3. Etiology

Most of the retrospective studies suggest that multiple factors are associated with UES and its prevention after RARC. First of all, the surgeon’s experience seems to be strongly associated with the incidence of UES [21], given that several studies showed higher rates of UES in initial introductory cases at each institution [16,21]. Given the nature of robotic surgery, less haptic feedback and magnified visualization can cause excessive handling of the ureters. Compromised vascularity of the ureters can also be potentially associated with UES [16]. Ahmed et al. emphasized the importance of sound surgical technique, including adequate ureteral dissection while maintaining sufficient adventitia, avoiding cauterization, wide spatulation, and a watertight anastomosis that is not under tension [16], which are rather difficult to evaluate objectively [16]. A study by Yuh et al. on 14 patients with UES among a total of 241 consecutive patients who underwent RARC revealed that inadvertent kinking or twisting of the ureters and/or diversion might occur, causing urinary diversion-related complications [27]. The type of anastomosis (running or interrupted sutures), the length of ureters, and the adoption of an antireflux technique may also influence the incidence of UES. A previous study demonstrated that patients with postoperative anastomotic urinary leakage had approximately four times higher rates of UES compared to those who did not [16]. Given that urinary tract infections (UTIs) impair healing and cause scarring with the release of inflammatory mediators and proteases, UTIs may be associated with the presence of UES. Moreover, preoperative kidney function and nutritional status may be considered potential risk factors for UES [16].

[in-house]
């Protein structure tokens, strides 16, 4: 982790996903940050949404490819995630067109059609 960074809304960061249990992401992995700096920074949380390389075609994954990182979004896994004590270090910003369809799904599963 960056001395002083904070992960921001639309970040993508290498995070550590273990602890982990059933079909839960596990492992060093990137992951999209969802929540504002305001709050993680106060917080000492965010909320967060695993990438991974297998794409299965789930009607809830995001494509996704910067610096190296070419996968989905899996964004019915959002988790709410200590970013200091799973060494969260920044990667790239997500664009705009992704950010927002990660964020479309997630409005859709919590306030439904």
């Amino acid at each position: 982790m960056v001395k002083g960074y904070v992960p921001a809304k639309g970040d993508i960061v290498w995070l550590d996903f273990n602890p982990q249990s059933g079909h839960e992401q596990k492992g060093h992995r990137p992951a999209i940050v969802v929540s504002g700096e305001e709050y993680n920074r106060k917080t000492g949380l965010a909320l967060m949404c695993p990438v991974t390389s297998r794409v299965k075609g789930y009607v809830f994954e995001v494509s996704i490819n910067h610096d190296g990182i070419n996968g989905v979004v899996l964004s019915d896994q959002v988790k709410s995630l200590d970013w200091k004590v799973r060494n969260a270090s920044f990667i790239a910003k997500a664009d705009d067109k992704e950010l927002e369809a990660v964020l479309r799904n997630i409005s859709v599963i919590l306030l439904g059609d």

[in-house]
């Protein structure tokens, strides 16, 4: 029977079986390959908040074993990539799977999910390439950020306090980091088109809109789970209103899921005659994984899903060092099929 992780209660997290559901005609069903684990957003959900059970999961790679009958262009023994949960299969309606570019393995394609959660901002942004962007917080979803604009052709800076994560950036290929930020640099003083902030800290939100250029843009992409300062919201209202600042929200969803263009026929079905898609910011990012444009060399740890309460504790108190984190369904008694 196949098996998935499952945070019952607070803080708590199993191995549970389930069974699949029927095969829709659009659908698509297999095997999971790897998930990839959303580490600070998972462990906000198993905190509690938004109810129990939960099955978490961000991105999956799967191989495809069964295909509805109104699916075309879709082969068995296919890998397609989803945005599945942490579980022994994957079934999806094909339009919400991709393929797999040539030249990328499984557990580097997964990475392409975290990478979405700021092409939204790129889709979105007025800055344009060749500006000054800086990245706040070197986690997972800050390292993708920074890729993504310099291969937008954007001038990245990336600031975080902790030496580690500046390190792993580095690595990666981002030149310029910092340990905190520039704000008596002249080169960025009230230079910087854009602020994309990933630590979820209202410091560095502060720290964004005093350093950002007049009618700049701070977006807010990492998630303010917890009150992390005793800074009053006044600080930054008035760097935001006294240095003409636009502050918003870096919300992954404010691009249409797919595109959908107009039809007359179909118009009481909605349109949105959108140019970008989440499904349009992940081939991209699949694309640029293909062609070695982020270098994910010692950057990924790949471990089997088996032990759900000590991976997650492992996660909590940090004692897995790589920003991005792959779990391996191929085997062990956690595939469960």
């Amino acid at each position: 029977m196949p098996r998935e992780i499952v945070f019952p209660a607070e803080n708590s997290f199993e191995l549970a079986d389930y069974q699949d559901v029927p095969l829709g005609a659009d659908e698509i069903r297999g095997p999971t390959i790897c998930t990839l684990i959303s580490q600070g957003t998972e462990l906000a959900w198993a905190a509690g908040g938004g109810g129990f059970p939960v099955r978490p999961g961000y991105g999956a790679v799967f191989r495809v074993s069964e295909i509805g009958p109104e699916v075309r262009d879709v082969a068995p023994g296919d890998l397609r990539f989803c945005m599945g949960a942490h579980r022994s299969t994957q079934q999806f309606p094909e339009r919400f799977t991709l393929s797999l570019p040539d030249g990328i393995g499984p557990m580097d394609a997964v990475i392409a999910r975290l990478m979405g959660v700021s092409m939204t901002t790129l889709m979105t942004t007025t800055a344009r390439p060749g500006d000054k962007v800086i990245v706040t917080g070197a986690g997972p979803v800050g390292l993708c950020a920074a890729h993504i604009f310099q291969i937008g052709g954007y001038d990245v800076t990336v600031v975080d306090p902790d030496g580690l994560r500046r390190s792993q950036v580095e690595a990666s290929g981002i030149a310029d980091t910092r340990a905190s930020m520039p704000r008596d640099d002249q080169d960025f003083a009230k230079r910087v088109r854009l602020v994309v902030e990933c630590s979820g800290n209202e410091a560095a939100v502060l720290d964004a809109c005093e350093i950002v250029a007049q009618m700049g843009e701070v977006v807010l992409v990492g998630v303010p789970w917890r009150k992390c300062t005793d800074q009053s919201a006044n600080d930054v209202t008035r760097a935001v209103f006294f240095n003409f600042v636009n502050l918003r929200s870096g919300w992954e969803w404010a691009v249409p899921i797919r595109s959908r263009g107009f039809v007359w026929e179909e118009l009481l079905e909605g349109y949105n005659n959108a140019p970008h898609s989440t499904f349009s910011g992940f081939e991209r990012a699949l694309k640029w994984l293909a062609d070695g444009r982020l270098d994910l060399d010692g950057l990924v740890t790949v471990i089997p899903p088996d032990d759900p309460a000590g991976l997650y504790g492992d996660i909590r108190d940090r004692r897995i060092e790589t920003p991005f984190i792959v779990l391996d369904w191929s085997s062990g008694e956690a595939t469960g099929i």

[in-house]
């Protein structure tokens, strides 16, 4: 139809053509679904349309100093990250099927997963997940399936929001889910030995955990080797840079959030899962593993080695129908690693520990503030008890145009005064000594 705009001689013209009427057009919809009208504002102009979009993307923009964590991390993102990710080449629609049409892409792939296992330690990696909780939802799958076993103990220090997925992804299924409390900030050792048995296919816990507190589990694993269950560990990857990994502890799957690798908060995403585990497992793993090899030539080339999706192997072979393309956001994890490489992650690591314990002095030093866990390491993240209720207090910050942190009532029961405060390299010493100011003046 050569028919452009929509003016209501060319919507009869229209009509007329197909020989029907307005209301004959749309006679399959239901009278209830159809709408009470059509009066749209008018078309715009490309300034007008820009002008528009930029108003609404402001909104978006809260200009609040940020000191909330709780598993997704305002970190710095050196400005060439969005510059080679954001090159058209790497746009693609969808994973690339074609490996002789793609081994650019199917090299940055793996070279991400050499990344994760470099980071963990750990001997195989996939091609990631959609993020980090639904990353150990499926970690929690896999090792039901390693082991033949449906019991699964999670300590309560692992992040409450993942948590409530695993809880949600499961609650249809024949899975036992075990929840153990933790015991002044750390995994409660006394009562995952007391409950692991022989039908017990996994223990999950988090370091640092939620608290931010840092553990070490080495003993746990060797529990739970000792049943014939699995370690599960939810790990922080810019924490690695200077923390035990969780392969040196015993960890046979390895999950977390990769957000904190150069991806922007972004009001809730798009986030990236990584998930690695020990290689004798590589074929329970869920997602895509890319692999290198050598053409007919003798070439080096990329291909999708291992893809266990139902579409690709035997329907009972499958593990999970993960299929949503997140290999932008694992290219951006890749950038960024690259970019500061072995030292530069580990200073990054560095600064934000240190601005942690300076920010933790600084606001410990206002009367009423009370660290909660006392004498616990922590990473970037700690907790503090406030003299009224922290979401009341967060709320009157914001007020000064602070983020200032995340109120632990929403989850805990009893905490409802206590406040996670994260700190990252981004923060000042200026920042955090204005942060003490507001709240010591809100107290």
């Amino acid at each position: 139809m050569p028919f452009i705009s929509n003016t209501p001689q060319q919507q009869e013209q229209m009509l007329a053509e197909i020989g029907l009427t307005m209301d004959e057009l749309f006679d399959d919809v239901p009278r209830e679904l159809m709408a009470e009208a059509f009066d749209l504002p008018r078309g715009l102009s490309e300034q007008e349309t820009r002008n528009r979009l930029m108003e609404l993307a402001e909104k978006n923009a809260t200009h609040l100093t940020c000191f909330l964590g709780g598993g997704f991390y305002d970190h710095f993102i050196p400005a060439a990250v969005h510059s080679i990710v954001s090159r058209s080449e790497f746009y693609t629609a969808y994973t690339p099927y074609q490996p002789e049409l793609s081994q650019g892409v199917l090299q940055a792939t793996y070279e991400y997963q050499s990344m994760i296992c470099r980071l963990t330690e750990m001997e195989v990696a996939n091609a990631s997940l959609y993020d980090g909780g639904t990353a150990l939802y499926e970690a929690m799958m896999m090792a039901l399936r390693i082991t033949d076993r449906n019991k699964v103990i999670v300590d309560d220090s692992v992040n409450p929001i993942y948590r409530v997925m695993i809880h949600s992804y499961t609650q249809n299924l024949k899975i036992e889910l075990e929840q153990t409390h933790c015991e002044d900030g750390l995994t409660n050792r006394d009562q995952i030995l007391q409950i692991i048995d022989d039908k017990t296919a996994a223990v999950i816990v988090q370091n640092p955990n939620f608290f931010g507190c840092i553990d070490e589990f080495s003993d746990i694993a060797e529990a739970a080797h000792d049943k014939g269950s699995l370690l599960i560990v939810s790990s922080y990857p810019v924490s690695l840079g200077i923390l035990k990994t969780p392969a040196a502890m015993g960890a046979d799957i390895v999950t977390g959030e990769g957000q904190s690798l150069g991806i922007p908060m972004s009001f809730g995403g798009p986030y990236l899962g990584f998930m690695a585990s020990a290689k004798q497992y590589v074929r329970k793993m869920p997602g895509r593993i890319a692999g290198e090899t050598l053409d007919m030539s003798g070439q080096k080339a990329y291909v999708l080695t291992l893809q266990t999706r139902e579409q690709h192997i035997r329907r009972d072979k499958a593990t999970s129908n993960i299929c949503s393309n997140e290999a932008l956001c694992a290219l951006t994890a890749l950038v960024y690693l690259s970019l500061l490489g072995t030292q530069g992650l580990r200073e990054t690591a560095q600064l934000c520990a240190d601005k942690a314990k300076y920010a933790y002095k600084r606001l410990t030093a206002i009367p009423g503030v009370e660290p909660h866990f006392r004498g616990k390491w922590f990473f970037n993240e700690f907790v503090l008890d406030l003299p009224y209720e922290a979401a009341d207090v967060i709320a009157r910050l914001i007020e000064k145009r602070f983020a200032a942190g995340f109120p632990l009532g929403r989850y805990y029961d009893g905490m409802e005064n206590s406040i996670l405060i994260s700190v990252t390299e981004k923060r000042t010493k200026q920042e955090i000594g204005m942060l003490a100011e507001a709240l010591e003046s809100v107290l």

A population-based study using a surveillance, epidemiology, and end results program demonstrated that RARC (vs. ORC) and preoperative hydronephrosis were significantly associated with the development of UES [18]. Apart from the aforementioned factors, multivariable analysis in a single-center study involving 440 RARC cases with a 13% incidence of UES showed that body mass index, intracorporeal urinary diversion, length of the right resected ureter, estimated glomerular filtration rate 30 days after RARC, urinary tract infection, and leakage were independent predictors for UES [16]. Taken together, the aforementioned studies strongly suggest that various known and unknown factors are involved in the occurrence of UES.

4. Prevention